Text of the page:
Mien is a word I don't encounter much, but when I do it always seems like it would have been interchangeable with demeanor. Dictionary definitions don't really clarify much (they still seem interchangeable).

Both seem to refer to someone's outward characteristics (look and behaviour) as a reflection of that person's likely or suspected inner characteristics (mood and temperament).

Are they totally interchangeable, or do they have a subtle difference in meaning or usage? Are there any contexts where you might use one, but the other would be inappropriate?

  • 2
    Yes, you're correct. The two words have the same vague denotation, but they differ in their social stratum. Mien is, as you say, not common, and the reason is that not many know it; it's an academic, sophisticated word and falutes higher than demeanor, which itself falutes higher than manners or behavior. Commented Jan 29, 2017 at 19:35
  • 1
    @JohnLawler +1 for falutes
    – verbose
    Commented Jan 29, 2017 at 22:38
  • What @verbose said!
    – Drew
    Commented Jan 30, 2017 at 2:11

1 Answer 1


Mien and demeanor are close, but the latter is somewhat of a subset of the former. Mien typically includes a sense of carriage or posture, even a trace of stiffness. One would not say of someone:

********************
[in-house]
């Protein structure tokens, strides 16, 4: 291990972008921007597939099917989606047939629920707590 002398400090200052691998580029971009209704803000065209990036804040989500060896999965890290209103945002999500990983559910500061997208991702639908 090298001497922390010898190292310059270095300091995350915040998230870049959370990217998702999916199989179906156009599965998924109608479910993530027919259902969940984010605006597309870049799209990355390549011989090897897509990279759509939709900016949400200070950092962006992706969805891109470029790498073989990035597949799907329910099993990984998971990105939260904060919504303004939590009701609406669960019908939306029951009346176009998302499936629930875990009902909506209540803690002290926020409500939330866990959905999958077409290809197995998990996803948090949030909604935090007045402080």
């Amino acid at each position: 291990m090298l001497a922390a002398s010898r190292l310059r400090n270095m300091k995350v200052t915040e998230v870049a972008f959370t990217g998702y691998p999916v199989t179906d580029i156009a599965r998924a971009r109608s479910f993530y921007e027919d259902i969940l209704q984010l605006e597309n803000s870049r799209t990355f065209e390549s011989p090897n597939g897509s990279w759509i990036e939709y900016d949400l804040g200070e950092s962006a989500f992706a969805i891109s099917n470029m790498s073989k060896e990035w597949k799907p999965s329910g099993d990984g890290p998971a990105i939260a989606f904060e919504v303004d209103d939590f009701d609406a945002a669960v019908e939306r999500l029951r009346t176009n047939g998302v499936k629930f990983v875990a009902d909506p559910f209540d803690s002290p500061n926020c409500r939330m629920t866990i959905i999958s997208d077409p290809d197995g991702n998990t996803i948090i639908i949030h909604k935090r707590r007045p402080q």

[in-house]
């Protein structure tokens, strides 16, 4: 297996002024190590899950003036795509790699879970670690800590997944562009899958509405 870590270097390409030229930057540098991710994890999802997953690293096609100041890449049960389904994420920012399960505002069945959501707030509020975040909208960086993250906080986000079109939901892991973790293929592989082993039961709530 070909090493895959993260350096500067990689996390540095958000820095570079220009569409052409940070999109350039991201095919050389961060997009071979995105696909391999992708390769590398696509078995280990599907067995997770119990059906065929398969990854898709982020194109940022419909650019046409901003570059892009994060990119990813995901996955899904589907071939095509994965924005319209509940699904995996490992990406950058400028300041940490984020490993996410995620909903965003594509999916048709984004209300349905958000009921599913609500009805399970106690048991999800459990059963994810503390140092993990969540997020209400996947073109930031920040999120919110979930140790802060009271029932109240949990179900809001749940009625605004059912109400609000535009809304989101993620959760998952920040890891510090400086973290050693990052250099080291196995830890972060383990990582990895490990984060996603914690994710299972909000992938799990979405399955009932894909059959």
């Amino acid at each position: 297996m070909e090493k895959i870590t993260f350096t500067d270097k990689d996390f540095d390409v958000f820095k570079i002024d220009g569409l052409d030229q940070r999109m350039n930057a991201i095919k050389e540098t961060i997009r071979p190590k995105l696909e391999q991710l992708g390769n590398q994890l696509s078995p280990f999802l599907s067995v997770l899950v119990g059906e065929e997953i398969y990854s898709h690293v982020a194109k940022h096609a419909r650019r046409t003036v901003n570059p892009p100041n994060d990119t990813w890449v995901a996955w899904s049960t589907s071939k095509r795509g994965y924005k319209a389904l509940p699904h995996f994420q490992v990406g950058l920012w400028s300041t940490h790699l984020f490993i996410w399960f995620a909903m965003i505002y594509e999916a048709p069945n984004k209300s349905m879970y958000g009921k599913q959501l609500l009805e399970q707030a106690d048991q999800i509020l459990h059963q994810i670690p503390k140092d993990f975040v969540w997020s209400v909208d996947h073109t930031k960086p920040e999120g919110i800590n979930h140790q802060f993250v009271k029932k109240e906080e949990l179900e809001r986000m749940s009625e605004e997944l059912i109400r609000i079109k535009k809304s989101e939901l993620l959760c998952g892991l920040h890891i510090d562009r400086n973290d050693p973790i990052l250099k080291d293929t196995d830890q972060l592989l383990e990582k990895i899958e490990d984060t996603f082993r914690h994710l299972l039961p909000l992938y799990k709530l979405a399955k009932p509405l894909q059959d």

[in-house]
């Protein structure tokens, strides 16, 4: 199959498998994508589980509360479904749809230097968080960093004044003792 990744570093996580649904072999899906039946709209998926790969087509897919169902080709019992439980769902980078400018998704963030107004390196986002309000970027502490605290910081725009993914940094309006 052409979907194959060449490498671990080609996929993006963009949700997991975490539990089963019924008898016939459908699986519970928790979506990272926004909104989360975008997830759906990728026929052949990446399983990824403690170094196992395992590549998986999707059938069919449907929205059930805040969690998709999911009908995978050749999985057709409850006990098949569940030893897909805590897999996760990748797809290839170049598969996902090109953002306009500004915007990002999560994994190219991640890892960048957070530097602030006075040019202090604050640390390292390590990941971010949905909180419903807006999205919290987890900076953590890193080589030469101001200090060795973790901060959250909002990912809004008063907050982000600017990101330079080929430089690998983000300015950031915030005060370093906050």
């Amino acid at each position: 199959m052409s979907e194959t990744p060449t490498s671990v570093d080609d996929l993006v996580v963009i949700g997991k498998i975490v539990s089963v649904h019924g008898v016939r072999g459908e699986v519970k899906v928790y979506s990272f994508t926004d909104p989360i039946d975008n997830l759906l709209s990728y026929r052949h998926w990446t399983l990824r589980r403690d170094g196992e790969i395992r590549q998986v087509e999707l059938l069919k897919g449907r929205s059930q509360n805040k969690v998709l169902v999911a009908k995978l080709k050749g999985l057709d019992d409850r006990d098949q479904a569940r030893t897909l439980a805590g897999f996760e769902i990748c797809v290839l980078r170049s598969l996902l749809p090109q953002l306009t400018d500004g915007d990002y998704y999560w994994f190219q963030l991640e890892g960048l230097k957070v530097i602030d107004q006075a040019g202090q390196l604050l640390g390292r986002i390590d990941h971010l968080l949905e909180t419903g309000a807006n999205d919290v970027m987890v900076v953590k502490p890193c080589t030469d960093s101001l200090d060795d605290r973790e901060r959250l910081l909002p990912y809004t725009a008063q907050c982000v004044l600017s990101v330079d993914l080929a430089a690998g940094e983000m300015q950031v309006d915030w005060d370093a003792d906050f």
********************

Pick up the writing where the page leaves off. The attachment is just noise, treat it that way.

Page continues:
He had the mien of a hobo

because hobos aren't typically associated with upright bearing. From Merriam-Webster:

Like its synonyms bearing and demeanor, mien means the outward manifestation of personality or attitude. Bearing is the most general, but now usually implies characteristic posture, as in "a woman of regal bearing." Demeanor suggests attitude expressed through outward behavior in the presence of others; for example, "the manager's professional demeanor." Mien is a somewhat literary term referring to both bearing and demeanor. "A mien of supreme self-satisfaction" is a typical use. Mien and demeanor are also linked through etymology...from Latin mener ("to lead").

Here's an example from Toru Dutt's sonnet "The Lotus":

    The rose can never tower
Like the pale lily with her Juno mien

The connotation is that the lily is taller, more erect, more regal than the rose.

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